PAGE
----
Project managers are an important asset to any organization, laying the foundation for business by planning project workflows and ensuring efficient execution. The need for these highly valued professionals is only expected to grow over the next eight years — according to latest PMI-commissioned talent gap analysis by Anderson Economic Group, the project management subdivision is anticipated to grow by 33%, creating nearly 22 million new jobs by 2027.
Those who wish to pursue a career in project management can prepare for the role with a bachelor’s degree, but higher-level education and a professional certification can make you a strong contender next to other colleagues competing for the same position. Project Management Professional certification can give you that edge you need and build your credibility in the industry.
Let’s take a closer look at what defines PMP certification, the benefits of earning this designation, topics, and ways to prepare for the exam.
What is PMP certification?
According to the Project Management Institute, the PMP is a credential examination process that is used to determine whether someone has the salience, criticality, and frequency of specialized knowledge, skills, and organization to become a project manager. Organizations must use a Role of Delineation Study, or a set of guidelines that ensures the validity of the examination and properly measures all elements that make up a strong project manager.
The PMP should only be considered by an experienced project manager; others who are just starting their career should get some experience before diving into this certification.
There are two options for prerequisites to take the exam. Those include:
A secondary degree
- 7,500 hours as a project leader or director and
- 35 hours of project management education. Or,
A four-year degree
- 4,500 hours as a project leader or director and
- 35 hours of project management education.
Other PMP certification requirements include proof of taking responsibility for the life of projects in the past, leading teams under schedule, budget, and resource restraints and demonstrating the proper knowledge to meet well-defined project deliverable dates.
The application requires a fee of $405 for PMI members and $555 for non-members.
What are the benefits of earning the certification?
Project managers can highly benefit from gaining certification. Some of the benefits include:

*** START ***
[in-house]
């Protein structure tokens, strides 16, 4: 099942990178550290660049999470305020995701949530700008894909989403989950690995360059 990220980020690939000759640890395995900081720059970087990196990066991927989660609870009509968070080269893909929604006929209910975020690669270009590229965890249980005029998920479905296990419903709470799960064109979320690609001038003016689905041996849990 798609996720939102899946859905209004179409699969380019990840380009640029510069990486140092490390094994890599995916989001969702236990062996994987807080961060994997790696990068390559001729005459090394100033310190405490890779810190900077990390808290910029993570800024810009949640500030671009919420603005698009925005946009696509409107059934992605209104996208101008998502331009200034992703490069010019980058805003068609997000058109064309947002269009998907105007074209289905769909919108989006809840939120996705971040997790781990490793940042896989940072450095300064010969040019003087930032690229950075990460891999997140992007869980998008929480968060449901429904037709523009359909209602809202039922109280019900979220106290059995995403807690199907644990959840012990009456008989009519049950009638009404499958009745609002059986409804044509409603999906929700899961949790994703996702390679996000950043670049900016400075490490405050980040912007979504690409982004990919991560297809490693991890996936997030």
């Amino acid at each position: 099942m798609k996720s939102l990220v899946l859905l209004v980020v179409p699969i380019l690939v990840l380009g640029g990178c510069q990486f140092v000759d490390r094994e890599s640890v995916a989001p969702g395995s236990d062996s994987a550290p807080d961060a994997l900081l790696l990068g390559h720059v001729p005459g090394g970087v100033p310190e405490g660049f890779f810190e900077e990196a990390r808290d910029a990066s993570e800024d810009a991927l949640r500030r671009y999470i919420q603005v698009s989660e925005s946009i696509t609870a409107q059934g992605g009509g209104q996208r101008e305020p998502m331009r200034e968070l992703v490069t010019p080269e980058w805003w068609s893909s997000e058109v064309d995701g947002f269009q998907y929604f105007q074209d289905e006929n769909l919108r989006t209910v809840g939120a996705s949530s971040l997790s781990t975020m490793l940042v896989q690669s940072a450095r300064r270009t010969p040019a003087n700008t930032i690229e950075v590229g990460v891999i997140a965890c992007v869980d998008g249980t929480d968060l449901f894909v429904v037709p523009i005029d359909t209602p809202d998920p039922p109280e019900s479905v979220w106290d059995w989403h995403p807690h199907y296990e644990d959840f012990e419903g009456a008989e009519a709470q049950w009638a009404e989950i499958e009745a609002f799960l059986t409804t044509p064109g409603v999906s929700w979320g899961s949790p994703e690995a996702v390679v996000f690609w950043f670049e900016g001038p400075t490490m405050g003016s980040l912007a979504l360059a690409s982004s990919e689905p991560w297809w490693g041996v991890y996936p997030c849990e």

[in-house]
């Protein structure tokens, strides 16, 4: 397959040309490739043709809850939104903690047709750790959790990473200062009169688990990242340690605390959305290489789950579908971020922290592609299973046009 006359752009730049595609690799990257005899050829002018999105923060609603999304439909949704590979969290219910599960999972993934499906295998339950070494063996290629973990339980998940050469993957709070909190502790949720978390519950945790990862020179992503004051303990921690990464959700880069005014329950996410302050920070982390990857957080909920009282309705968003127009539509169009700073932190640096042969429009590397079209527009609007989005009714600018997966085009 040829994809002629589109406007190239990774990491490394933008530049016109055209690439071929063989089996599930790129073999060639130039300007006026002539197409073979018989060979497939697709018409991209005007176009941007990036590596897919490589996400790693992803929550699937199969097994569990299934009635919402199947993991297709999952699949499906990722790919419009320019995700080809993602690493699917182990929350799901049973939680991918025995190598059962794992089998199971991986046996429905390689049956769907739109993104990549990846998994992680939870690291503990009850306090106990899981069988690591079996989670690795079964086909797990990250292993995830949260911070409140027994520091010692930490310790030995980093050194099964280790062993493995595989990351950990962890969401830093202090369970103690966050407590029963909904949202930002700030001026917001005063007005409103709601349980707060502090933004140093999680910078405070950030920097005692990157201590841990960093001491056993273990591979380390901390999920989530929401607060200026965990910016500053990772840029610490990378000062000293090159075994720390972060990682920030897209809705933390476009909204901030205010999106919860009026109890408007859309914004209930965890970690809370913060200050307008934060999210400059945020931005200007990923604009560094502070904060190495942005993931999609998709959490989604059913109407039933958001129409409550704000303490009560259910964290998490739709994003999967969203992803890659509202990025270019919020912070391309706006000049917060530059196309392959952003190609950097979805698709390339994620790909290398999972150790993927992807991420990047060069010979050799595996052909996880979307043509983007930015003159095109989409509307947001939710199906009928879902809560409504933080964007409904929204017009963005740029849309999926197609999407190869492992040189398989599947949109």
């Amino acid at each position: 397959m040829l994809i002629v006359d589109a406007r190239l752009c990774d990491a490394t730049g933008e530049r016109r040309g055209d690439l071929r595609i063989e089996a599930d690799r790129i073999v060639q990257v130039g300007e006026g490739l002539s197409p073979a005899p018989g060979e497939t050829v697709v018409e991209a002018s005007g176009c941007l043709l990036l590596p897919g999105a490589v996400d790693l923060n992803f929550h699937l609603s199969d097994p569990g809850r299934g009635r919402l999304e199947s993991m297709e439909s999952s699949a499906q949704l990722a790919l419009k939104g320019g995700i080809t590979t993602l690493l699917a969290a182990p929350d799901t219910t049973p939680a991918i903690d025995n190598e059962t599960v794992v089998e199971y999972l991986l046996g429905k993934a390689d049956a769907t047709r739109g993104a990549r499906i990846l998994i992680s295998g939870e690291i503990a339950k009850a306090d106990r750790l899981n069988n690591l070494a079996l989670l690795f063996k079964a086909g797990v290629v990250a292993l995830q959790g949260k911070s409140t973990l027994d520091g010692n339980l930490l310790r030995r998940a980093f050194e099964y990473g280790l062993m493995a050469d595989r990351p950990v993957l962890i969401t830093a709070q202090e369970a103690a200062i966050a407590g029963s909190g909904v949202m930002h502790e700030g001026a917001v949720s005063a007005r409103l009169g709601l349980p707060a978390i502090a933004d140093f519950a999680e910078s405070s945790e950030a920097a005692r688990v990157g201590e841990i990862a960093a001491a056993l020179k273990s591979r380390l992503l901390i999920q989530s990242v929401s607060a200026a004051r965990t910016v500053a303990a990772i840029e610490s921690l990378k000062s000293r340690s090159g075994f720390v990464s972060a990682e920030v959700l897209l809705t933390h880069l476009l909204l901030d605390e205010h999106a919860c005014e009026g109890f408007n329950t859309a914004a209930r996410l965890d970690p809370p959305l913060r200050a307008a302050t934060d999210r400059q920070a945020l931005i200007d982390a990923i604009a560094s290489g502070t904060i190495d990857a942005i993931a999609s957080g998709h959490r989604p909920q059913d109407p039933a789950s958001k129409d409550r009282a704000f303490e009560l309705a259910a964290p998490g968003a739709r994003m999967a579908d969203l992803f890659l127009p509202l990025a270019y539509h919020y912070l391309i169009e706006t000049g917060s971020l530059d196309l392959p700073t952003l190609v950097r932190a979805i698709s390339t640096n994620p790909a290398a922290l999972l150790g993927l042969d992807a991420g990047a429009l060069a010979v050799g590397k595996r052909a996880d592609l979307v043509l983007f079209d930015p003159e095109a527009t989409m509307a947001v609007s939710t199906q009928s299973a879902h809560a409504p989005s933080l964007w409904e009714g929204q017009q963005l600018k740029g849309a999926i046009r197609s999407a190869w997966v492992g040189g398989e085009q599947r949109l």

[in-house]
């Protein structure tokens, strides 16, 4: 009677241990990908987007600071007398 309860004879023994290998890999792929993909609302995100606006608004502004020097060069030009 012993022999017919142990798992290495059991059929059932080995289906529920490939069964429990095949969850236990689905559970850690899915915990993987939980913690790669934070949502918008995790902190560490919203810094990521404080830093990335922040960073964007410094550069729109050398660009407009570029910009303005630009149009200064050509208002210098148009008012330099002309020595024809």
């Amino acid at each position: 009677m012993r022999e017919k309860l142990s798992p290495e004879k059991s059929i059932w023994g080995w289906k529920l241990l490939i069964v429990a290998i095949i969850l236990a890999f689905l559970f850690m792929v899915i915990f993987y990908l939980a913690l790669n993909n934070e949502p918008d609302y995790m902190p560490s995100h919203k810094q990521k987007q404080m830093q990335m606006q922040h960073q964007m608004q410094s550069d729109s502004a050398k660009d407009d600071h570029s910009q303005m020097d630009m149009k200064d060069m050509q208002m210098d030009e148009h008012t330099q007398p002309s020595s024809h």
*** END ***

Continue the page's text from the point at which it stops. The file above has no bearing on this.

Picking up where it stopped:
Confidence in the industry. By earning the PMP certification, project managers can feel confident in their role, as they have the specific knowledge and skills required to function in this career based on industry-wide standards.
Higher salary. According to The Project Management Institute, those with a PMP certification end up with a 20% higher salary on average than those without the certificate.
Greater goals met in the workplace. Those with a PMP certification benefit their workplace as well. The 2018 Pulse of the Profession Global Project Management Survey found that when over one-third of the project managers in a company have PMP certification, the organization as a whole meets the original goals and completes more projects on time.
Stronger connections. Understanding the global language of project management connects professionals in the industry and opens up opportunities for collaboration.
What topics are on the exam?
Understanding how to get PMP certification starts with analyzing the test material. The exam covers five different topics in project management. Those include Initiating (13% of the exam), Planning (24%), Executing (31%), Monitoring and Controlling (25%), and Closing (7%).
- Initiating: This eight-task section tests the initial phase of project management. Project managers are expected to assess a project based on the available information, meetings with stakeholders, and more to support whether it’s feasible. This portion assesses analytical skills, benefit analysis techniques, and strategic management.
- Planning: Project managers then assess the project requirements and develop a scope management plan to define and maintain the project. At this time, the schedule, human resources, communications, and quality management plan will be sorted out.
- Executing: Next, project managers display how they take action and use the appropriate tools and techniques to get a project off the ground while meeting quality standards.
- Monitoring and Controlling: Project managers will then assess the performance and organization of a project and determine what needs to be changed based on the outcome. Capturing, analyzing, and managing lessons learned leads to solutions and ideas for quality improvement.
- Closing: Finally, the project managers achieve final acceptance from stakeholders to ensure the deliverable was properly achieved. Taking in feedback and properly understanding how to assess the situation is critical to evaluate and improve stakeholder satisfaction.
How the University of Birmingham at Alabama can help you earn PMP certification
If you want to build your expertise and improve your reputation as a project manager, it’s time to consider furthering your education. The Online Master of Science in Management Information Systems program at the University of Alabama at Birmingham brings the worlds of technology and business together so you can improve your communication, business, and leadership skills. The MIS degree is designed to help students prepare for a career in project social media, IT governance, business intelligence, data security, and project management.
One specific course to consider is IT Project Management, a class that prepares you for this career and points you in a clear direction toward how to get PMP certification. If you’re ready to start your career as a project manager, download a free brochure or speak to an enrollment advisor about the online Master of Science in Management Information Systems program today.